• Process not implemented;
  • Product safety concerns;
  • Failure to action a nonconformity from the previous audit. 

For a Minor NC:

  • Part of requirements missing in procedure;
  • Part of requirements not implemented.

In summary, ISO 17021 is used by European Notified Bodies as a basis, and regulatory issues get easily upgraded to a major nonconformity. For instance, failure to address a minor nonconformity from a previous audit is typically a free upgrade to a major nonconformity.  

However, there is no direct association with the ISO 13845 clauses when determining the criticality of the nonconformity. 

The new MDSAP guidelines relate: 

  • Nonconformities of the “indirect” clauses to “minor” nonconformities.
  • Nonconformities of the “direct” clauses to “major” nonconformities.

In our opinion, this direct link seems too restricting. The nonconformity classification of “major” versus “minor” should be judged based on criteria such as systemic QMS issues and medical device performance and safety but not solely on non-compliance with a specific requirement of the ISO 13485 standard. 

The new MDSAP guidelines list two exclusions regarding the division of the ISO 13485:2016 clauses in “indirect” clauses (4.1~6.3) and “indirect” clauses (6.4~8.5) – based on the level of impact of the QMS clause on medical device safety and performance. These exclusions are:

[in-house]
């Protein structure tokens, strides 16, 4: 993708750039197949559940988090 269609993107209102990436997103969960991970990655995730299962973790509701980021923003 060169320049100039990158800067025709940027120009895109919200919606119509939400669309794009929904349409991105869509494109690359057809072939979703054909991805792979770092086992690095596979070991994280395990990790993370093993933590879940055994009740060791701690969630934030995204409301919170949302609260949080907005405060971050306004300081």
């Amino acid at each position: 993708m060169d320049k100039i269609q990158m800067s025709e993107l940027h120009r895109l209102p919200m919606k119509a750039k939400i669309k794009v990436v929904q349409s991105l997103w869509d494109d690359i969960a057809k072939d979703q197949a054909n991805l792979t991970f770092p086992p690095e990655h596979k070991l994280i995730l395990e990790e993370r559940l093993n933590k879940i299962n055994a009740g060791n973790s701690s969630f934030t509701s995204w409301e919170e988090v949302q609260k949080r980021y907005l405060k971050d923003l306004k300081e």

• Clause 4.2.3 – Medical device file, which is considered to have a direct impact and therefore is now excluded from the indirect clauses and included in the direct clauses.
  • Clause 8.2.4 – Internal audits, which is considered to have an indirect impact and therefore is now excluded from the direct clauses and included in the indirect clauses.

We want to add a caution here. If internal audits are appropriately planned and executed, they could (directly) prevent releasing nonconforming products to the market. For instance, in the case that nonconformities concerning final product acceptance and release are timely identified and corrected. 

Compared to the previously used nonconformity grading system, the new MDSAP guidelines provide more clarity on the identification of the specific ISO 13485 requirements and provide clarifications to the escalation rules of nonconformities. 

The MDSAP nonconformity grading system comprises the following steps: